Rethink your routine to reduce asthma, allergy symptoms

Itchy eyes, sneezing, runny nose — allergy sufferers recognize these symptoms that can make life uncomfortable. An estimated 50 million people suffer from allergies — making it the fifth leading chronic disease in the U.S. among all ages, and the third most common chronic disease among children under 18 years old.1

While there is no cure for allergies, they can be managed with proper prevention and treatment. This includes making simple changes in your home, yard and lifestyle.

Allergy trigger points
The most common indoor/outdoor allergy triggers are tree, grass and weed pollen; mold spores; dust mite and cockroach allergens; and cat, dog and rodent dander, according to the Asthma and Allergy Foundation (AAF).

If you enjoy opening the windows in the spring or fall, but suffer from seasonal allergies, it may be time to redo your landscaping. Avoid planting heavy pollinating trees, shrubs and plants directly outside your windows and doors. Instead, choose allergy-friendly plants that don’t produce much pollen, like begonia, clematis, daffodil, iris, hosta, impatiens, pansy, rose, verbena and zinnia varieties.

Consult your local garden center or an Extension agent about other possible plant choices. The WebMD website also provides a helpful list of the best and worst plants for people with allergies.

Window screens cannot keep pollen from entering your home, but they can stop seeds, leaves and other pollinators from blowing in. Pella’s Vivid View® screens — featuring Gore Transparent Screen Fabric — allow significantly more light and breeze to flow inside your home, while helping stop airborne seedlings like those from dandelions, milkweeds and other plants from entering your home.

Think inside your home
If you or family members have allergies and/or asthma, consider your indoor air quality. Installing new windows and doors can improve indoor air quality and help reduce symptoms by reducing allergy-aggravating dust. Pella Designer Series® windows and patio doors feature optional between-the-glass blinds or shades that prevent certain indoor airborne allergens from accumulating on the surface area of blinds or shades.

In fact, window blinds and shades often collect dust and allergens that can pollute indoor air when they are raised or lowered. A university study found windows with traditional room-side blinds collected 200 times more of certain indoor airborne allergens than Pella Designer Series products.2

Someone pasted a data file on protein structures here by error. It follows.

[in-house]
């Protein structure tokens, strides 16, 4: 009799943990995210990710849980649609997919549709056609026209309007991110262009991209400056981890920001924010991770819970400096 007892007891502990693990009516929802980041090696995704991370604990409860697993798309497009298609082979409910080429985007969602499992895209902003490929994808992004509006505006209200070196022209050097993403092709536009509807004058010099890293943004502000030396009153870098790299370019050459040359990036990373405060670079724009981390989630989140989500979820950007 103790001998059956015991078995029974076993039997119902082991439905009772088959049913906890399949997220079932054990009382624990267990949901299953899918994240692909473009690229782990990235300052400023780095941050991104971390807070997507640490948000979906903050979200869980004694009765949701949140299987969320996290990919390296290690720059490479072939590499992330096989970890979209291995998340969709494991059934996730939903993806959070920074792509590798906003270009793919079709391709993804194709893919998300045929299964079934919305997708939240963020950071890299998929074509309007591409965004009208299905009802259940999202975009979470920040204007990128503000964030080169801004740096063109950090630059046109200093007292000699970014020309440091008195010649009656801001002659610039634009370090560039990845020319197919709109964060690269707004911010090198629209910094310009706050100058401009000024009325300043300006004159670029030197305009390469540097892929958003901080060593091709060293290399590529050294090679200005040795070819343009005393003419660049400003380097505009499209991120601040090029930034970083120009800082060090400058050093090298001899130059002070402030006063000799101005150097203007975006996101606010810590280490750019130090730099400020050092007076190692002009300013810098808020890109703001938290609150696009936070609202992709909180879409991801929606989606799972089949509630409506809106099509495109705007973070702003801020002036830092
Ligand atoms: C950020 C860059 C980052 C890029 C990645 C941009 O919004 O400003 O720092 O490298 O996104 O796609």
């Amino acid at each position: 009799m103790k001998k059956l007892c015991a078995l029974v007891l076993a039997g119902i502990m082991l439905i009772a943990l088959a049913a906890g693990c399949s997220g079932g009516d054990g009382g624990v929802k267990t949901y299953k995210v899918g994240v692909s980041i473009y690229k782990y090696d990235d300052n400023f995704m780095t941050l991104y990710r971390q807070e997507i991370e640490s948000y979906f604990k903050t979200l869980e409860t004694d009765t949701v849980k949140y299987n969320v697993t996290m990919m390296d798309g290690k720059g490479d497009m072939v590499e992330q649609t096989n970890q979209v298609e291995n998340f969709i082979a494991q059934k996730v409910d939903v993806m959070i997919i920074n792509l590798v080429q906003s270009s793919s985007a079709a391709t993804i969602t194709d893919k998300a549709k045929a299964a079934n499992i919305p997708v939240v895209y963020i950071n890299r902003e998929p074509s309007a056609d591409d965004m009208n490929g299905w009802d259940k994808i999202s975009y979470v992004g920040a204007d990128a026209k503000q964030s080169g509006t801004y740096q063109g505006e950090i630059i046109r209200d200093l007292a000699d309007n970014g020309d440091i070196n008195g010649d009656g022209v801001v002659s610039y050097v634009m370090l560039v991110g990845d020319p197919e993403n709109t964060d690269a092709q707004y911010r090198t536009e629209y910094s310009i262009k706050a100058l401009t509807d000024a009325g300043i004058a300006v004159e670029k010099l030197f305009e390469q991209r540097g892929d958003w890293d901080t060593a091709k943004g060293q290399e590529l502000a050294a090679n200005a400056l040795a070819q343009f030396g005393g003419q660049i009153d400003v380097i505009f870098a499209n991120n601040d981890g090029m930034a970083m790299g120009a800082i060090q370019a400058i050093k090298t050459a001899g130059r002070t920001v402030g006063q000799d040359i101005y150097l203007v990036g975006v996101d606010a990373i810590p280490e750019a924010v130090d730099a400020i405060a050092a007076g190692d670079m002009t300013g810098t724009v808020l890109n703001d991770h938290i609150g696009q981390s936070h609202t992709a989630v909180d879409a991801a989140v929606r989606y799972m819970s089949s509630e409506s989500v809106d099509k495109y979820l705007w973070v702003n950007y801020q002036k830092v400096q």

“As a window and door industry leader, Pella strives to provide products that help builders, designers and homeowners create healthier, more energy-efficient and environmentally-friendly homes,” said Marketing Specialist Breanne Patel of Pella’s Heritage Division. “Pella Designer Series windows and doors with between-the-glass window fashions help reduce certain indoor airborne allergens, and can greatly improve the energy efficiency3 of your home.”

In addition, Pella’s exclusive snap-in between-the-glass grilles, blinds or shades can be switched out or added according to your life or décor changes with virtually endless color, fabric and style choices.

And because Designer Series products feature no potentially hazardous roomside cords, the between-the-glass blinds and shades are a natural for homes with children and pets.

Action is the best prevention
Whether you’re a seasonal sufferer or experience chronic allergies, these simple actions — provided by AAF — can help prevent allergy symptoms indoors and outdoors:

  • Dust to control mites. By dusting surfaces and washing bedding often, you can control the amount of dust mites in your home.
  • Vacuum often. Although cleaning can sometimes trigger allergic reactions, vacuuming once or twice a week will reduce the surface dusty mites. Wear a mask when doing housework and consider leaving for a few hours after you clean to help avoid allergens in the air.
  • Reduce pet dander. If you have allergies, avoid pets with feathers or fur, like birds, dogs and cats. Animal saliva and dead skin can cause allergic reactions.
  • Shut out pollen. One easy way to help prevent pollen from entering a home is to keep windows and doors closed. Use an air filter and clean it regularly or run the air conditioner and change the filter often.
  • Avoid mold spores. Mold spores grow in moist areas. If you reduce the moisture in the bathroom and kitchen, you will help reduce the mold in your home. Fix leaks inside and outside your home and clean moldy surfaces. Plants can carry pollen and mold too, so limit the number of houseplants. Dehumidifiers also help reduce mold.

1CDC Fast Facts A-Z, Vital Health Statistics, 2003
2Based on data from research conducted by the Department of Environmental Health at the University of Iowa.
3Pella Designer Series wood windows and patio doors with triple pane glass have superior NFRC U-values and SHGC ratings.

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